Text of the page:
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What’s the story with Error 53?

Anthony Caruana | Feb. 8, 2016
Apple says this is a protective measure to ensure the integrity of the iPhone's security is maintained.

As far as I've read, none of the commentators on this issue have remembered that Apple is now a major player in the payments business and the Touch ID sensor, Secure Element chip and their software are a tightly controlled system.

Compromising any part of that system would result in a major problem for Apple - far bigger that today's anger over Error 53.

Apple is at fault - but not how you expect

Apple has made a misstep with the Error 53 incident.

Apple's mistake is a lack of clear communication early on.

If Apple had stated clearly that repairs that 'tamper' with the Touch ID system in any way could result in the iPhone or iPad being bricked then, I suspect, there would have less outrage. Sure, people would be disgruntled, but they would be able to make informed decisions when choosing repair services.

Thinking ahead

At the moment, Apple seems to be in a defensive mode with this issue.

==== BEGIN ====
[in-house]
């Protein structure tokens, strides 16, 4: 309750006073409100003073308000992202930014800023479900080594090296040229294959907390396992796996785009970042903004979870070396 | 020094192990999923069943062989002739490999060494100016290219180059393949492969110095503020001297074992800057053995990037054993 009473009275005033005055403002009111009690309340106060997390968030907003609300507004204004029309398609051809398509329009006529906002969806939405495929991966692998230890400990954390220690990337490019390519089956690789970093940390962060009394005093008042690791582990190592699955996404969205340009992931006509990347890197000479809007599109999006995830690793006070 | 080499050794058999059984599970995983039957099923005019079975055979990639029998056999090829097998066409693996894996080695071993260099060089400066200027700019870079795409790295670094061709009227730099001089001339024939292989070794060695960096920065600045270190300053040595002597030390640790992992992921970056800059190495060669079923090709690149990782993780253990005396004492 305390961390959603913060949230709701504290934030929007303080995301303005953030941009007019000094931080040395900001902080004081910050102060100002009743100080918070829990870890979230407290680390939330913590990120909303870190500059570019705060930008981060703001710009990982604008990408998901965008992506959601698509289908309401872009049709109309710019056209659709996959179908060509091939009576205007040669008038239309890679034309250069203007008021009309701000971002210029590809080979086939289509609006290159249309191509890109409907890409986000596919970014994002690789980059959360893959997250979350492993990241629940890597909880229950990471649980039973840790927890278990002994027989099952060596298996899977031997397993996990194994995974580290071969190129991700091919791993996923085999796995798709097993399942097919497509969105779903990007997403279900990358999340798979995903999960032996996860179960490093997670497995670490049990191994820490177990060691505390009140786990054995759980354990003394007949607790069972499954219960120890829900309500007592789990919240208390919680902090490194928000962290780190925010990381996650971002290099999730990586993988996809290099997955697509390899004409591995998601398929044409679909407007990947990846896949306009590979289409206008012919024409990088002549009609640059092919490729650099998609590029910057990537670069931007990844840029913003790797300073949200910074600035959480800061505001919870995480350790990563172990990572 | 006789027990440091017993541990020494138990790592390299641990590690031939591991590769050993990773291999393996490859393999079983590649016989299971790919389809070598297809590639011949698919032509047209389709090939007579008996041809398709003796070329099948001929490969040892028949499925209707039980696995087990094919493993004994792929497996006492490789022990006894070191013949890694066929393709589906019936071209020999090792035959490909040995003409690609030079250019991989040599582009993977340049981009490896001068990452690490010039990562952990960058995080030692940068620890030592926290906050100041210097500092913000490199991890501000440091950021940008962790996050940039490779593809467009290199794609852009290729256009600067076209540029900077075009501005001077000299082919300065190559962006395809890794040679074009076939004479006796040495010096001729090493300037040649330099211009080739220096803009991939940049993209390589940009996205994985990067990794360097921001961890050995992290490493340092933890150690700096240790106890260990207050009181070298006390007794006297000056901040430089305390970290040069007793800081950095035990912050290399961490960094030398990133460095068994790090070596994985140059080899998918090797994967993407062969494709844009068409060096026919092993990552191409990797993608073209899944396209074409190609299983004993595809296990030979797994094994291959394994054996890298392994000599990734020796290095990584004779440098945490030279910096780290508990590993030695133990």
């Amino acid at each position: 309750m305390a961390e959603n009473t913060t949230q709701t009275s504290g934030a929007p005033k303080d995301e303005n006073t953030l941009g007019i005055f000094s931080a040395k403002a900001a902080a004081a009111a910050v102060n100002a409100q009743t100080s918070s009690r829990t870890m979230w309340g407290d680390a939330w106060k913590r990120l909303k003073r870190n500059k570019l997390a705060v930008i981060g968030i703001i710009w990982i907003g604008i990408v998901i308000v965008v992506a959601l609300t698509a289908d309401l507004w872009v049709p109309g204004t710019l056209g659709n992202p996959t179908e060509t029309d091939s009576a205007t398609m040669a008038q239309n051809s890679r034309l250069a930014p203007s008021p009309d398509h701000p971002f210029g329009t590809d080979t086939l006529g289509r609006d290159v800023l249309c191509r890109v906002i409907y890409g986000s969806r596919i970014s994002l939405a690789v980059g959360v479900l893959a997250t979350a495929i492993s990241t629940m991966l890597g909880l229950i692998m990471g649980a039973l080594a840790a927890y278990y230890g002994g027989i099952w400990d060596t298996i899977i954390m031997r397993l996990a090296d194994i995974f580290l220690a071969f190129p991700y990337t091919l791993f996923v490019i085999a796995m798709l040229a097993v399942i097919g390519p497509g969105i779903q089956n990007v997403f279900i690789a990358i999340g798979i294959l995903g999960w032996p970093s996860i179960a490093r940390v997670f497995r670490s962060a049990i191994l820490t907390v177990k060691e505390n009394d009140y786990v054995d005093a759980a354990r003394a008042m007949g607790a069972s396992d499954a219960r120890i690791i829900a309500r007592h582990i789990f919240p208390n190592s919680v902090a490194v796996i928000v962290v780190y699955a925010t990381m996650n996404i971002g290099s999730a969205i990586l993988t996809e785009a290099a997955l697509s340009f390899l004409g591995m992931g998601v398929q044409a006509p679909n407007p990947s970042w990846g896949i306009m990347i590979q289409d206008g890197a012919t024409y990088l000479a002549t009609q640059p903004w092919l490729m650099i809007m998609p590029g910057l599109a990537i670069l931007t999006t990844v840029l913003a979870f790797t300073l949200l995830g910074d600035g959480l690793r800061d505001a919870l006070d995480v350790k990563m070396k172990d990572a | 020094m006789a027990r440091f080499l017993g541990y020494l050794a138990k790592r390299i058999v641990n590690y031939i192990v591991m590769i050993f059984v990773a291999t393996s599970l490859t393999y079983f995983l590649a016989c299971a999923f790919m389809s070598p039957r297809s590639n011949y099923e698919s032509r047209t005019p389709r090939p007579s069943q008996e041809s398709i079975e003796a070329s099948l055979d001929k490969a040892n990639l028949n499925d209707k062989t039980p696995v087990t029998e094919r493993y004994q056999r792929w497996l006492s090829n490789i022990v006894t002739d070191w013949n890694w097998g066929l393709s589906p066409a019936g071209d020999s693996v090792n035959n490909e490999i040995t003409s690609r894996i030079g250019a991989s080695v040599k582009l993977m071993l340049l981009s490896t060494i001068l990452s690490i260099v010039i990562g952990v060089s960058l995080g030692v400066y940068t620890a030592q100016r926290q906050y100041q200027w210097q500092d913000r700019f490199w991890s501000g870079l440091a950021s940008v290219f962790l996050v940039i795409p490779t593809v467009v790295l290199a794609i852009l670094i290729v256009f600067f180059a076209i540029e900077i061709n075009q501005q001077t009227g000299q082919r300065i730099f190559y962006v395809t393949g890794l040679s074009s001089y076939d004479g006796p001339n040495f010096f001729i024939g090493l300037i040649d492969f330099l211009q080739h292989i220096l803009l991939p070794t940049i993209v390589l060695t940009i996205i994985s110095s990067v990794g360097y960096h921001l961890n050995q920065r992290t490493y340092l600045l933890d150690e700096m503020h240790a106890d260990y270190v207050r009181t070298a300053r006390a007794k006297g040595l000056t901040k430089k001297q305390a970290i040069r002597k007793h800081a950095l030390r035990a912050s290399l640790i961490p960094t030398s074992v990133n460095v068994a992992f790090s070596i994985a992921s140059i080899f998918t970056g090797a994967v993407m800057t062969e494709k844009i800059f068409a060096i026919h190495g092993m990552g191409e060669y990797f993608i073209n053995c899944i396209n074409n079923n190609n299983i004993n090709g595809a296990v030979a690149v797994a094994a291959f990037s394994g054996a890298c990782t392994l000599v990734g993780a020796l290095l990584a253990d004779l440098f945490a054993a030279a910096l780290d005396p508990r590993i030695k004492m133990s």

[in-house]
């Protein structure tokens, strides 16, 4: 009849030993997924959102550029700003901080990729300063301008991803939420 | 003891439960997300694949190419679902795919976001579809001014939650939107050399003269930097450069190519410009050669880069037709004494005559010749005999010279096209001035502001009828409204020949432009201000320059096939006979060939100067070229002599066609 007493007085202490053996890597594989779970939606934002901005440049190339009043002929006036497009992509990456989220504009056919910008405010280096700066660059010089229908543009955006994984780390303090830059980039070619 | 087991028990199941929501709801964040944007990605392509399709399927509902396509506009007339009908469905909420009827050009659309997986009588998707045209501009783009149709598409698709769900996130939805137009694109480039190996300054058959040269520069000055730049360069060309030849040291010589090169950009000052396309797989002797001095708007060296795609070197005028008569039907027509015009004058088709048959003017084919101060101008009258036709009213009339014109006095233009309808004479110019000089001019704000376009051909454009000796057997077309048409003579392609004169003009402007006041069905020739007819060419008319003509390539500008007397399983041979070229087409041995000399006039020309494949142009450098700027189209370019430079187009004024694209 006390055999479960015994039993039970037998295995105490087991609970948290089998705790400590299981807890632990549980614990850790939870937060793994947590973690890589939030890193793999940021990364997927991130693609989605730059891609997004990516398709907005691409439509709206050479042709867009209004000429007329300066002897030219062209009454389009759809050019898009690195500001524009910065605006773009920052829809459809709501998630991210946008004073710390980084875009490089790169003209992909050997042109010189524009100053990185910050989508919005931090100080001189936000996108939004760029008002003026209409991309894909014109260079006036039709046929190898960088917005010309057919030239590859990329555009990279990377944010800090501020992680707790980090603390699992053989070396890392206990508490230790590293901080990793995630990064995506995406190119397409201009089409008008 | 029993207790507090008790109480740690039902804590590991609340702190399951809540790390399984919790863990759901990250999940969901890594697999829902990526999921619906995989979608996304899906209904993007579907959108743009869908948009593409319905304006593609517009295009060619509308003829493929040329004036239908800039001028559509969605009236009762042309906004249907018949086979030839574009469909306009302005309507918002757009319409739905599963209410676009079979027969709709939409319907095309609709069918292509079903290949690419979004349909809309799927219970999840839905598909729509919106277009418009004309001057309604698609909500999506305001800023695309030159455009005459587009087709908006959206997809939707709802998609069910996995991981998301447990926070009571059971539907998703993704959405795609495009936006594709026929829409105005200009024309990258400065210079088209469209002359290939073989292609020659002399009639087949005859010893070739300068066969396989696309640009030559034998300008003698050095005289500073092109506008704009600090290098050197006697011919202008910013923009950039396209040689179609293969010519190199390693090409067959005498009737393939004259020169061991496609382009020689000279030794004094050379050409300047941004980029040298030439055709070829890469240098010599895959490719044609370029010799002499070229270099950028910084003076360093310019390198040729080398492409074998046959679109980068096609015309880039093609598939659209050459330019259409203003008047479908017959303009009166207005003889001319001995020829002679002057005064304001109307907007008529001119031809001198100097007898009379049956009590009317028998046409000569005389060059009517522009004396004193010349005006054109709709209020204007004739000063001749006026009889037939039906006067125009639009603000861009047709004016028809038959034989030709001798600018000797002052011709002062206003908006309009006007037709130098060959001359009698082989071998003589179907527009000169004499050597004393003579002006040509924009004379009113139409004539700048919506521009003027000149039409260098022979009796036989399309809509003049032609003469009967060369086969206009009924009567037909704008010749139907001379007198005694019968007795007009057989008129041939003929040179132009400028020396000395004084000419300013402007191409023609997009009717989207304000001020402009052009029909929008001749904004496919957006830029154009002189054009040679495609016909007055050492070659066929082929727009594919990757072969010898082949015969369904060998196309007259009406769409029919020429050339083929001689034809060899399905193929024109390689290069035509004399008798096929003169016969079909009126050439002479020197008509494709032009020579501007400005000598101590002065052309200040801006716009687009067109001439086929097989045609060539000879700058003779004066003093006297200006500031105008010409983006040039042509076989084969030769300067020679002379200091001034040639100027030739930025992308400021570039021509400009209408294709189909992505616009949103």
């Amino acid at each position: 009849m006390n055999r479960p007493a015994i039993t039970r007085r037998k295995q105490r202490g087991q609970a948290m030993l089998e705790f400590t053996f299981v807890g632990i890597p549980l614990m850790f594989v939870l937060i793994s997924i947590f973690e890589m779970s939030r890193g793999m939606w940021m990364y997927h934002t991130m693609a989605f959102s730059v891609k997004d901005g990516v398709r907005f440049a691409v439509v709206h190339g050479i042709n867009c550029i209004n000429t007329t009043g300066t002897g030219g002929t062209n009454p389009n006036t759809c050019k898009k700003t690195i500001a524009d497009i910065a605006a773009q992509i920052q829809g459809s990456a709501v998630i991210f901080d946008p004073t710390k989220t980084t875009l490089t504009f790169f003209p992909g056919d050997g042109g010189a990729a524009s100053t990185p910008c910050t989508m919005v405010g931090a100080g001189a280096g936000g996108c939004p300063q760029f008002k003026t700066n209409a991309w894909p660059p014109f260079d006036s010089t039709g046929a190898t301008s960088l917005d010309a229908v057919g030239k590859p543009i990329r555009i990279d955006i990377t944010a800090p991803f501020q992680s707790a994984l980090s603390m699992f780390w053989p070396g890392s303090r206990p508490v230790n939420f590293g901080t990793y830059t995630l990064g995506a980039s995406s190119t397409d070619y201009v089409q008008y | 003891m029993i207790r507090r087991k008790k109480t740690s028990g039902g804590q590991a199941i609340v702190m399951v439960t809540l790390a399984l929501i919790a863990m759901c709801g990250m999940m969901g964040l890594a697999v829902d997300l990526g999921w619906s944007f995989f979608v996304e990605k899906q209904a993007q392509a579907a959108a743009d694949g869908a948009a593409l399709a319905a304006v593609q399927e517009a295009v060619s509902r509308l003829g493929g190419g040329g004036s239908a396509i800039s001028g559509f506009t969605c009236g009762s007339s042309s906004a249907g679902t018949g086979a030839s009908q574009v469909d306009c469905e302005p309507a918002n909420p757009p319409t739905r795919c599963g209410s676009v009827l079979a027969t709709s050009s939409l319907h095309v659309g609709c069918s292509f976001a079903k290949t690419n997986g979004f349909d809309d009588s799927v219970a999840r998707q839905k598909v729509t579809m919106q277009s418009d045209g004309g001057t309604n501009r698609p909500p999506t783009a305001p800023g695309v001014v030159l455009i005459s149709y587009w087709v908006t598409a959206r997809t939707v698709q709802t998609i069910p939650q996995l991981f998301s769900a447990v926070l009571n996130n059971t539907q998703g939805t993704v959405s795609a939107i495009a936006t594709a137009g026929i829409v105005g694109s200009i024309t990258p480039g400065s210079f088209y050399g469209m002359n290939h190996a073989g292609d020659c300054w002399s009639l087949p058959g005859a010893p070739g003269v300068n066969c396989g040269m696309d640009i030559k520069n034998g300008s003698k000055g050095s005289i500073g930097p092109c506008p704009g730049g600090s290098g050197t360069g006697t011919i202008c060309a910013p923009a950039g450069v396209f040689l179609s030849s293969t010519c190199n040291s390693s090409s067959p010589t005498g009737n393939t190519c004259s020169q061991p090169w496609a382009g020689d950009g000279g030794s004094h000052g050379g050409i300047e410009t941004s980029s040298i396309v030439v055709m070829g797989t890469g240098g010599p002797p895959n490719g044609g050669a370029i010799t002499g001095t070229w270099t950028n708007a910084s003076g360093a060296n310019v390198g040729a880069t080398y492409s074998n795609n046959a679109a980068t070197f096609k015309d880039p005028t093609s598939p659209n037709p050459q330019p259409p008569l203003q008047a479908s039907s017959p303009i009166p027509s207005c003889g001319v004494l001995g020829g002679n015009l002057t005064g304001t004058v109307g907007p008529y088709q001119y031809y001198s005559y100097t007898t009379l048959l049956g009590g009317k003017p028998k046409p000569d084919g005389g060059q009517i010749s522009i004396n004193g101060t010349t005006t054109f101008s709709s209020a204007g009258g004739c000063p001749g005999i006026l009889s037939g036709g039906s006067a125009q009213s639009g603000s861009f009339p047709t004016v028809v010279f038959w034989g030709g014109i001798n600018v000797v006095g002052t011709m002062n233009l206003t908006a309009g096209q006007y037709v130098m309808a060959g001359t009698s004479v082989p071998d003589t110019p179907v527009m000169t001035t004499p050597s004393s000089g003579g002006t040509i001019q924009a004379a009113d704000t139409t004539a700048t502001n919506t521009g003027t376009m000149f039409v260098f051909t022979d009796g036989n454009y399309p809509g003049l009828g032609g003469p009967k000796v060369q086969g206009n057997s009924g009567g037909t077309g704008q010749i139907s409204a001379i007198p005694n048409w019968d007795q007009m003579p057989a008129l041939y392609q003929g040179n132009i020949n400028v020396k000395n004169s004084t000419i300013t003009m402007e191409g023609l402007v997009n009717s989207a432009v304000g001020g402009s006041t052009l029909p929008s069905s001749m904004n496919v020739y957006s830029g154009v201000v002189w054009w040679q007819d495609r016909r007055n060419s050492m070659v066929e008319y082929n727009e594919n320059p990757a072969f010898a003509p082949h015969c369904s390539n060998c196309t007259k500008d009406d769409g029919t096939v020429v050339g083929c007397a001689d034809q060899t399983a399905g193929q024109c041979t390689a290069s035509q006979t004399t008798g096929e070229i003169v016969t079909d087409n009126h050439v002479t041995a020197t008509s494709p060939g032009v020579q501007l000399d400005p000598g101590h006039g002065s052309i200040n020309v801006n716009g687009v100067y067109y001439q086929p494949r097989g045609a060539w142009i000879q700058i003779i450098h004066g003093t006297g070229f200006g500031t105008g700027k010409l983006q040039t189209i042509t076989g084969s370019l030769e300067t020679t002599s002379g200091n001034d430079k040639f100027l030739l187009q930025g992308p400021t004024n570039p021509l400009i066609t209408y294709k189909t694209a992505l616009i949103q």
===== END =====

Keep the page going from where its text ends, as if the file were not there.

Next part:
I think that's a mistake.

I spend a lot of time covering information security for some other publications. And I've spoken to a lot of people on both sides of the security fence - those in the protection business and those connected to the other side.

Here's what I hear. Apple's systems are not unbreakable. It's possible as we saw with the recentXcodeGhost hack for Apple's supply chain to be tainted. Malware was injected into pirated versions of X-Code and used to create infected iOS apps that were distributed through the App Store in some parts of the world.

However, the bad guys see other mobile platforms, particularly Android, as a better target as it has massive market penetration and is far more open.

Apple ought to be standing up with this issue and using it as an example of how it is protecting your personal data - in particular your credit card and payments information.

Source: Macworld AU


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